Climate

The Fossil Fuel Industry Spent More Than Seven-Hundred Million Dollars During 2014’s Midterm Elections

CREDIT: Haryadi CH/Shutterstock

The 2014 midterm elections saw a wave of Republican candidates elected and re-elected to federal office, many of whom are now rearing to make the environment their first casualty of the 114th Congress. As it turns out, the fossil fuel industry may have had something to do with that.

Taking into account direct contributions to individuals and groups, spending on television ads and lobbying, the energy industry spent more than $721 million during the 2014 election cycle, according to an analysis released Monday by the Center for American Progress.

That analysis — conducted with data from the Center for Responsive Politics and Kantar Media Intelligence — found that the industry as a whole gave $84 million to candidates, political parties and Political Action Committees (PACs), spent $163 million on television ads, and paid nearly $500 million to Washington lobbyists in the two years leading up the elections.

Environmental organizations also spent a great deal of money during the 2014 midterm elections. However, the money was spent differently, and altogether amounted to a fraction of energy industry contributions.

According to data from the Center for Responsive Politics, environmental groups spent about $43 million on lobbying, while individual candidates and PACs received a combined $11.7 million since 2012. Unregulated “soft money” contributions made up the bulk of donations, with those groups receiving a combined $87 million from environmentalists. It is unclear how much the environmental movement spent on television ads this year.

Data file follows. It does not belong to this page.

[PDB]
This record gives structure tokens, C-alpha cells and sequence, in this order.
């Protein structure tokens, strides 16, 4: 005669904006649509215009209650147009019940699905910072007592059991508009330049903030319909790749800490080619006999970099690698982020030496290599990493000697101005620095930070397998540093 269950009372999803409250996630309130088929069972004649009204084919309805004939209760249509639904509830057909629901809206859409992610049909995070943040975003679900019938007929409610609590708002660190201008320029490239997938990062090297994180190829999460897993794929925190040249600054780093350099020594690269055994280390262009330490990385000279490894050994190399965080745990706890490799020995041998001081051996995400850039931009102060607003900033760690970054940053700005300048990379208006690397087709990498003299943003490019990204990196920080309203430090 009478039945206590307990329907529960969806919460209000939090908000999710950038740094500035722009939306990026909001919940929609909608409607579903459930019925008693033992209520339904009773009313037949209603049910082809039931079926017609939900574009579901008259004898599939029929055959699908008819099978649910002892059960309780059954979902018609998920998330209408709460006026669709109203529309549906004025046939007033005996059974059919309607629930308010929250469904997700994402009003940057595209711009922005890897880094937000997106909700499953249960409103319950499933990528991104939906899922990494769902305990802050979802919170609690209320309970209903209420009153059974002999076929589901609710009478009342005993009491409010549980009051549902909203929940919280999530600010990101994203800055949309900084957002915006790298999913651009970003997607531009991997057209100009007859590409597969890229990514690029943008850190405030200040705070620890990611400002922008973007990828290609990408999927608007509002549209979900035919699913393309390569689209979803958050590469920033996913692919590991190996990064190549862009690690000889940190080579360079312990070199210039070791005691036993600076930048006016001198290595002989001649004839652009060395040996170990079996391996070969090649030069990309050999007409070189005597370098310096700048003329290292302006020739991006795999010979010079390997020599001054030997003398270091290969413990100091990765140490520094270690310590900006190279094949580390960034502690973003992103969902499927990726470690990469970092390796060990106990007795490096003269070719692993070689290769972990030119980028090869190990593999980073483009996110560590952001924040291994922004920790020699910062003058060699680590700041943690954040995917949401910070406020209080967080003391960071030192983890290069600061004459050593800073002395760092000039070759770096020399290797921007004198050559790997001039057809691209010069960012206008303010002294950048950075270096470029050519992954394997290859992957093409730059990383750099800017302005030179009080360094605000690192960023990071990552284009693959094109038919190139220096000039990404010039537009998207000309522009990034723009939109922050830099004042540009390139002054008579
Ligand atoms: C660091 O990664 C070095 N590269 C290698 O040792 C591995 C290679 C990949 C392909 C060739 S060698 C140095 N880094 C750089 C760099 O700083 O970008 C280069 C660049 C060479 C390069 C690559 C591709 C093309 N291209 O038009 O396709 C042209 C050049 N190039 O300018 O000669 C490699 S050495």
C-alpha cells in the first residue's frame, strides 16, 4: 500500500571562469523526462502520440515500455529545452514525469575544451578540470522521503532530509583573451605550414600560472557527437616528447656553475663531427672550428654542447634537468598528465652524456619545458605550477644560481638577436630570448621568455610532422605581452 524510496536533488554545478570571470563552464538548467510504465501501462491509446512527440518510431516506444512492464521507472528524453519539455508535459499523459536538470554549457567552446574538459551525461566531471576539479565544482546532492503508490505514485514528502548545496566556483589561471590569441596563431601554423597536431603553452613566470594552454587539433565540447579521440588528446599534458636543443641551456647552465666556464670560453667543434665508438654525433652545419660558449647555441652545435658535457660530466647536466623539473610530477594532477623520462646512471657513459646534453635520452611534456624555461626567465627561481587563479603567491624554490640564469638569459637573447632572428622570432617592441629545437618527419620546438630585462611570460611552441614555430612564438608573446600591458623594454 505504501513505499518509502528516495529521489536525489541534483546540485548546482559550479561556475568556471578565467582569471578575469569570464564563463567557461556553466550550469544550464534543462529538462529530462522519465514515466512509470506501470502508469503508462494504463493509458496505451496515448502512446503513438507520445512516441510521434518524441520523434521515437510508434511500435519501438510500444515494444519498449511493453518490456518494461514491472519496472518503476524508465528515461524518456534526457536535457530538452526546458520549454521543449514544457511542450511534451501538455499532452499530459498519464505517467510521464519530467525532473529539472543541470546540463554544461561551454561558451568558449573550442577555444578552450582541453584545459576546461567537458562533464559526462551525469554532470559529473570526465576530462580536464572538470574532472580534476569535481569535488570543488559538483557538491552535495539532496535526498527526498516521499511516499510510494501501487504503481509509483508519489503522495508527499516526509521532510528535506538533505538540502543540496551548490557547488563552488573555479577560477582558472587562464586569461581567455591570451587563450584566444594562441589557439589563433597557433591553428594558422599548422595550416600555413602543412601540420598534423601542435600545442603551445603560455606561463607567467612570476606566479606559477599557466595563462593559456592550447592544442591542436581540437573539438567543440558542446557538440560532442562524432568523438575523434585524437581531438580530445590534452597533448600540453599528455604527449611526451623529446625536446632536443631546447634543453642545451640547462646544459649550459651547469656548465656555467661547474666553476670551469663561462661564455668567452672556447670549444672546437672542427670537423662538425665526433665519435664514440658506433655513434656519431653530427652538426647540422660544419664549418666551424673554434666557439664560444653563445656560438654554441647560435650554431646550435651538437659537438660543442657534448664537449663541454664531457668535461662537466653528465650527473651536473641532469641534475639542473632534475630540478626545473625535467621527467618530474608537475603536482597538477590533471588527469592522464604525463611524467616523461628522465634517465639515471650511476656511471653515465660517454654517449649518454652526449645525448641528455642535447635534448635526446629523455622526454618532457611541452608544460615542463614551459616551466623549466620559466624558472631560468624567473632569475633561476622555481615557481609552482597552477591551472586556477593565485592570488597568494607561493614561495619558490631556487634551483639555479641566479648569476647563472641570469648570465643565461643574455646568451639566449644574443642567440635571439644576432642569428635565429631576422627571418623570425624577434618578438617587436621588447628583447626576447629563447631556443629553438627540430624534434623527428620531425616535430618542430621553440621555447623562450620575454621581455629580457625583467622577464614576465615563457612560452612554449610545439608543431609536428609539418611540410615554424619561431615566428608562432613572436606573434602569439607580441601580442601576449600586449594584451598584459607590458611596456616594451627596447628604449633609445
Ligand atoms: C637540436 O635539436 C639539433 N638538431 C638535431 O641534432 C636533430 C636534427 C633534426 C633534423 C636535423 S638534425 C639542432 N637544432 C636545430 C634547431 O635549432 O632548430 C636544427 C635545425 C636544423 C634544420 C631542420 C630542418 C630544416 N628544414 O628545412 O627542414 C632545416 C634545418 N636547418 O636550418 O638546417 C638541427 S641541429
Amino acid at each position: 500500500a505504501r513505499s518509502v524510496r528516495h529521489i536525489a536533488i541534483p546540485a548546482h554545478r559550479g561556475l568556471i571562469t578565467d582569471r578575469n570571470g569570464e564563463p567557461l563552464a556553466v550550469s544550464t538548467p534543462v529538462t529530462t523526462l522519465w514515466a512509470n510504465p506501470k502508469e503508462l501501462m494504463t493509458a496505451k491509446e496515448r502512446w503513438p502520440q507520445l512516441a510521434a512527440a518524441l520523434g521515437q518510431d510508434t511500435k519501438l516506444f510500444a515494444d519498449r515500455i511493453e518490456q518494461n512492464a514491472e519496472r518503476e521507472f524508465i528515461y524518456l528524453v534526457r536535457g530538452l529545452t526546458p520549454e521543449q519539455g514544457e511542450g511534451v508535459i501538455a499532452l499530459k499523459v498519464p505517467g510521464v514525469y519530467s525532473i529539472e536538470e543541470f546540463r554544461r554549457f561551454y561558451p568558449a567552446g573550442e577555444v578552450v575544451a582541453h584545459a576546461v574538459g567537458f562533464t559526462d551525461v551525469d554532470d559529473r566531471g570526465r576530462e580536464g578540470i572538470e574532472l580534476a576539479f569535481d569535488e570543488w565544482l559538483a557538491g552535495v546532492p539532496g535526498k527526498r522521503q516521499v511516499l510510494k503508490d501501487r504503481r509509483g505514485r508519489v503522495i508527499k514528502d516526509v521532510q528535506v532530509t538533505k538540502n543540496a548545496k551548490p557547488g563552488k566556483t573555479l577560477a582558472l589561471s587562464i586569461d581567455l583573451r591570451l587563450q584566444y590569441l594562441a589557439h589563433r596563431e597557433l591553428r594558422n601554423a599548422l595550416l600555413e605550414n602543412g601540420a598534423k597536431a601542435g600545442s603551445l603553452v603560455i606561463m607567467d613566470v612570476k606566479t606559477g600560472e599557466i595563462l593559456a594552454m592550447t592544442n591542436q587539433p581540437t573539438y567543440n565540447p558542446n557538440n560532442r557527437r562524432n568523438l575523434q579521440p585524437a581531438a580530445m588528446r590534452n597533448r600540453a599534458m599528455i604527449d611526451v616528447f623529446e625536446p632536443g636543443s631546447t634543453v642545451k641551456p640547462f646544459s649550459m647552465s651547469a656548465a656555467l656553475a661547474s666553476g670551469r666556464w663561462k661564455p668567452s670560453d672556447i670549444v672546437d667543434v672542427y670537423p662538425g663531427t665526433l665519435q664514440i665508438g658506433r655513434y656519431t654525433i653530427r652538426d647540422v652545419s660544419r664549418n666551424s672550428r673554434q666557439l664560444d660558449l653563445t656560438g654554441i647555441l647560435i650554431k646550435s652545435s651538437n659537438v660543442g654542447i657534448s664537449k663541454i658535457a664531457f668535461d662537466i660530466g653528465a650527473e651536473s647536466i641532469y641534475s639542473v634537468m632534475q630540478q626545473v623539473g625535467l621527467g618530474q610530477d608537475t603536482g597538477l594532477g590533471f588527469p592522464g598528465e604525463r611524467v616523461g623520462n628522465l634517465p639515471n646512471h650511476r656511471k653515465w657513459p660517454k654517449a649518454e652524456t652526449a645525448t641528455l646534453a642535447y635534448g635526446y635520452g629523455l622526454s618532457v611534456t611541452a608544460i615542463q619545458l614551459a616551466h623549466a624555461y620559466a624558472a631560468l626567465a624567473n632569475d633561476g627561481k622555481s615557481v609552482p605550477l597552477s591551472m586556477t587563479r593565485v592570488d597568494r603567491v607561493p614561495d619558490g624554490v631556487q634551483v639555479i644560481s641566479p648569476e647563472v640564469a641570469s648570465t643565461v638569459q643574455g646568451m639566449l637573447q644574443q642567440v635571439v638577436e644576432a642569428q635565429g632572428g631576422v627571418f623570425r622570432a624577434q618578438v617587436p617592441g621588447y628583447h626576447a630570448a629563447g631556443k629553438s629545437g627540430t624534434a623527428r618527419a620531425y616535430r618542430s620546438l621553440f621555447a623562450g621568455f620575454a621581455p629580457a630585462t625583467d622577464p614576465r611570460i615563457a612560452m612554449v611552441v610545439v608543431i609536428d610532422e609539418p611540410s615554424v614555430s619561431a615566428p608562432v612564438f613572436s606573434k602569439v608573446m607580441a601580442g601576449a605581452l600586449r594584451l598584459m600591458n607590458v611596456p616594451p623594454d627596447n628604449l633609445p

The Center For American Progress’ report on fossil fuel industry donations did not include soft money. However, the Center For Responsive Politics estimates the coal, oil and gas, mining, and electric utility industries gave about $55 million in soft money donations since 2012.

In 2014, the oil and gas industry represented the fifth-largest lobbying interest in Washington. Electric utilities were the sixth-largest. The environmental advocacy industry did not crack the top 20 list.

The number of environmental lobbyists’ clients in Washington also trailed the number of energy industry lobbying clients. The Center for Responsive Politics notes that the environment was the seventh-biggest issue this year in terms of the number of lobbying clients, while energy and natural resources was the sixth-biggest.

And of course, the battle of the billionaires: The anti-renewable energy Koch Brothers were estimated to have spent anywhere from $100 million to $300 million on the 2014 midterms through its various organizations, while environmentalist (and Center for American Progress board member) Tom Steyer is said to have spent about $74 million personally.

The energy industry has nearly always been a force to be reckoned with when it comes to money in politics. But even though the environmental movement’s money still lagged behind the fossil fuel industry’s this year, it came closer to matching the energy industry’s donations than ever before. In 2014 alone, the Center for Responsive Politics put environmental political spending at around $83 million, and fossil fuel spending at around $100 million. That’s a very small gap compared to 2012, when it’s estimated that the fossil fuel industry spent $143 million, and environmentalists spent $16 million.

Check out the graphs below for the comparison:

Screenshot 2014-12-23 at 12.53.06 PM

CREDIT: Center for Responsive Politics

Screenshot 2014-12-23 at 12.57.05 PM

CREDIT: Center for Responsive Politics